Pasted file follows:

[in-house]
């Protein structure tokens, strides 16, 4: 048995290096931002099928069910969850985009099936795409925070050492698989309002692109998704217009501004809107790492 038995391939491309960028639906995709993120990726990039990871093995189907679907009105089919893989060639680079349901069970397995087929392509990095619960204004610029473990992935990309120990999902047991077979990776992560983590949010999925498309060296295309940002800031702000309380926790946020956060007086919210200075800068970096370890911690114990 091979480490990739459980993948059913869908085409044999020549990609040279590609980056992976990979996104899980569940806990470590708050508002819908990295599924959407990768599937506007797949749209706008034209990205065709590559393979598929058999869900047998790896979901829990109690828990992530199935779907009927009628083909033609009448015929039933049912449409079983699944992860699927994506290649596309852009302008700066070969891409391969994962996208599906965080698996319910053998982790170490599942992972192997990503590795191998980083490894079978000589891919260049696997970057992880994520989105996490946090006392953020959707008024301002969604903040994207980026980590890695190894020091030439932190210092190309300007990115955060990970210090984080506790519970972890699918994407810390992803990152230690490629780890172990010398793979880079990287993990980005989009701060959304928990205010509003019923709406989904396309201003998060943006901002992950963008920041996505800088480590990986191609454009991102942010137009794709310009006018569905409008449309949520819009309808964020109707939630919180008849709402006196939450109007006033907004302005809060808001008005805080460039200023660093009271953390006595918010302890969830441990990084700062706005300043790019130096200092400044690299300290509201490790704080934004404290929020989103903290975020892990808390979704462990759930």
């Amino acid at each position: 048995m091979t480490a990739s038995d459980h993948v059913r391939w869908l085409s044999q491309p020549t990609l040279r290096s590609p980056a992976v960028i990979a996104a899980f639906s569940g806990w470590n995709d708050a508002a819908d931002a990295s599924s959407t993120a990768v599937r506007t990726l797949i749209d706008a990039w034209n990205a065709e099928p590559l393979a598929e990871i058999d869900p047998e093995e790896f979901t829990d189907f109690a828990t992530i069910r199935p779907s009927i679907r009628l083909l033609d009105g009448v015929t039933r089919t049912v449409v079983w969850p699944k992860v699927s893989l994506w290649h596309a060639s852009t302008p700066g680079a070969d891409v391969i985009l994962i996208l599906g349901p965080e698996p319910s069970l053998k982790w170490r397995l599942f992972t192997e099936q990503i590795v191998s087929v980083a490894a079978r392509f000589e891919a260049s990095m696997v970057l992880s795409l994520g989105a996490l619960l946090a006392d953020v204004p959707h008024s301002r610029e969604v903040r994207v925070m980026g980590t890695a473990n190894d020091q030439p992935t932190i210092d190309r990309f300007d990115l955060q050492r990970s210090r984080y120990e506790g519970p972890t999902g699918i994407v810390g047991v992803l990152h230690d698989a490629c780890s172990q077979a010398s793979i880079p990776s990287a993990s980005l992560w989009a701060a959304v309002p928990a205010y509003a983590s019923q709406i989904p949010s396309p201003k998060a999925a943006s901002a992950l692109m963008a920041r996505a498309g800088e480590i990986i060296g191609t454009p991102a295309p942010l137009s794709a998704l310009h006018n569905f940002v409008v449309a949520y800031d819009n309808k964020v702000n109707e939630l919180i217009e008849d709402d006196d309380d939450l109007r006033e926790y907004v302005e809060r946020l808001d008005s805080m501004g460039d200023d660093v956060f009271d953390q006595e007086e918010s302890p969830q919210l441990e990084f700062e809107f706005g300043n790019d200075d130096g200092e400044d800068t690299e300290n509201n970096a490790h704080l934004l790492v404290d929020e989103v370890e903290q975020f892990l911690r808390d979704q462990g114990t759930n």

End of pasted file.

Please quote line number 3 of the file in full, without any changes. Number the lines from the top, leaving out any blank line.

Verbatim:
């Amino acid at each position: 048995m091979t480490a990739s038995d459980h993948v059913r391939w869908l085409s044999q491309p020549t990609l040279r290096s590609p980056a992976v960028i990979a996104a899980f639906s569940g806990w470590n995709d708050a508002a819908d931002a990295s599924s959407t993120a990768v599937r506007t990726l797949i749209d706008a990039w034209n990205a065709e099928p590559l393979a598929e990871i058999d869900p047998e093995e790896f979901t829990d189907f109690a828990t992530i069910r199935p779907s009927i679907r009628l083909l033609d009105g009448v015929t039933r089919t049912v449409v079983w969850p699944k992860v699927s893989l994506w290649h596309a060639s852009t302008p700066g680079a070969d891409v391969i985009l994962i996208l599906g349901p965080e698996p319910s069970l053998k982790w170490r397995l599942f992972t192997e099936q990503i590795v191998s087929v980083a490894a079978r392509f000589e891919a260049s990095m696997v970057l992880s795409l994520g989105a996490l619960l946090a006392d953020v204004p959707h008024s301002r610029e969604v903040r994207v925070m980026g980590t890695a473990n190894d020091q030439p992935t932190i210092d190309r990309f300007d990115l955060q050492r990970s210090r984080y120990e506790g519970p972890t999902g699918i994407v810390g047991v992803l990152h230690d698989a490629c780890s172990q077979a010398s793979i880079p990776s990287a993990s980005l992560w989009a701060a959304v309002p928990a205010y509003a983590s019923q709406i989904p949010s396309p201003k998060a999925a943006s901002a992950l692109m963008a920041r996505a498309g800088e480590i990986i060296g191609t454009p991102a295309p942010l137009s794709a998704l310009h006018n569905f940002v409008v449309a949520y800031d819009n309808k964020v702000n109707e939630l919180i217009e008849d709402d006196d309380d939450l109007r006033e926790y907004v302005e809060r946020l808001d008005s805080m501004g460039d200023d660093v956060f009271d953390q006595e007086e918010s302890p969830q919210l441990e990084f700062e809107f706005g300043n790019d200075d130096g200092e400044d800068t690299e300290n509201n970096a490790h704080l934004l790492v404290d929020e989103v370890e903290q975020f892990l911690r808390d979704q462990g114990t759930n």